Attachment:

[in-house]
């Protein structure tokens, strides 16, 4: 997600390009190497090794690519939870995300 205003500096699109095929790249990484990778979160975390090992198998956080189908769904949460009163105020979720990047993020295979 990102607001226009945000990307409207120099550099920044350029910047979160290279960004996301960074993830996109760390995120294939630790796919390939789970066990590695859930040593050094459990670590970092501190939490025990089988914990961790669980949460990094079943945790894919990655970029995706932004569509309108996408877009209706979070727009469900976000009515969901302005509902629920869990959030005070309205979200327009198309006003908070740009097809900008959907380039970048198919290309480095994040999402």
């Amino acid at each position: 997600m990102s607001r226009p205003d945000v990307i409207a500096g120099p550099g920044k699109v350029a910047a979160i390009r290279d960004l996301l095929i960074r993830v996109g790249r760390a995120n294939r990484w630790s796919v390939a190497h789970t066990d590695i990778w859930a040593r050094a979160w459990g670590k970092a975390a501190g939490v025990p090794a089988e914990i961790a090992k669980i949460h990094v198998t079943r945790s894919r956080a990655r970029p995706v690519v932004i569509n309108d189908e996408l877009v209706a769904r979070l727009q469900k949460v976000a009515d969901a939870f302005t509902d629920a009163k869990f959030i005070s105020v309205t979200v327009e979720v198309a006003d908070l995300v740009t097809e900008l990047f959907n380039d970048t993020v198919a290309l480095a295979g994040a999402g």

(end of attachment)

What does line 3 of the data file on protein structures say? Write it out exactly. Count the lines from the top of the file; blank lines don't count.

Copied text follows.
């Amino acid at each position: 997600m990102s607001r226009p205003d945000v990307i409207a500096g120099p550099g920044k699109v350029a910047a979160i390009r290279d960004l996301l095929i960074r993830v996109g790249r760390a995120n294939r990484w630790s796919v390939a190497h789970t066990d590695i990778w859930a040593r050094a979160w459990g670590k970092a975390a501190g939490v025990p090794a089988e914990i961790a090992k669980i949460h990094v198998t079943r945790s894919r956080a990655r970029p995706v690519v932004i569509n309108d189908e996408l877009v209706a769904r979070l727009q469900k949460v976000a009515d969901a939870f302005t509902d629920a009163k869990f959030i005070s105020v309205t979200v327009e979720v198309a006003d908070l995300v740009t097809e900008l990047f959907n380039d970048t993020v198919a290309l480095a295979g994040a999402g």